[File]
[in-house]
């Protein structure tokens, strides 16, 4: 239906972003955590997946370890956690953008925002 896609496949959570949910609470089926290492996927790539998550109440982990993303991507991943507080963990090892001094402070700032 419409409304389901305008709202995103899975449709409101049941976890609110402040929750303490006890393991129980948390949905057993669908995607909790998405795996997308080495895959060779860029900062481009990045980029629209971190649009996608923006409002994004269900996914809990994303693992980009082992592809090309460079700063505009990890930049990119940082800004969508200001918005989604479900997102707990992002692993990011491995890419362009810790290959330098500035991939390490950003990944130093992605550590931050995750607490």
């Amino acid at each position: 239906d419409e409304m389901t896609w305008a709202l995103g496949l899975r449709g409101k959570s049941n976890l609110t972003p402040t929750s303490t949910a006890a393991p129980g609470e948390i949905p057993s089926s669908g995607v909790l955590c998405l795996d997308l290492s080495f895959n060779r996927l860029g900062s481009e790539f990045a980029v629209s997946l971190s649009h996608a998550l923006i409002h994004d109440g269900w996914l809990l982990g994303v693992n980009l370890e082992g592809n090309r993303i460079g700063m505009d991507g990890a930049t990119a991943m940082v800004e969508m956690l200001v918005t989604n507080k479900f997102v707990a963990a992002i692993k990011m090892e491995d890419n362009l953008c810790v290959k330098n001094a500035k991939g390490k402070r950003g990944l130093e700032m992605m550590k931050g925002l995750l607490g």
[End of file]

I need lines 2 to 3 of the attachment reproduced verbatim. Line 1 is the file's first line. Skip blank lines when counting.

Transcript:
């Protein structure tokens, strides 16, 4: 239906972003955590997946370890956690953008925002 896609496949959570949910609470089926290492996927790539998550109440982990993303991507991943507080963990090892001094402070700032 419409409304389901305008709202995103899975449709409101049941976890609110402040929750303490006890393991129980948390949905057993669908995607909790998405795996997308080495895959060779860029900062481009990045980029629209971190649009996608923006409002994004269900996914809990994303693992980009082992592809090309460079700063505009990890930049990119940082800004969508200001918005989604479900997102707990992002692993990011491995890419362009810790290959330098500035991939390490950003990944130093992605550590931050995750607490």
């Amino acid at each position: 239906d419409e409304m389901t896609w305008a709202l995103g496949l899975r449709g409101k959570s049941n976890l609110t972003p402040t929750s303490t949910a006890a393991p129980g609470e948390i949905p057993s089926s669908g995607v909790l955590c998405l795996d997308l290492s080495f895959n060779r996927l860029g900062s481009e790539f990045a980029v629209s997946l971190s649009h996608a998550l923006i409002h994004d109440g269900w996914l809990l982990g994303v693992n980009l370890e082992g592809n090309r993303i460079g700063m505009d991507g990890a930049t990119a991943m940082v800004e969508m956690l200001v918005t989604n507080k479900f997102v707990a963990a992002i692993k990011m090892e491995d890419n362009l953008c810790v290959k330098n001094a500035k991939g390490k402070r950003g990944l130093e700032m992605m550590k931050g925002l995750l607490g």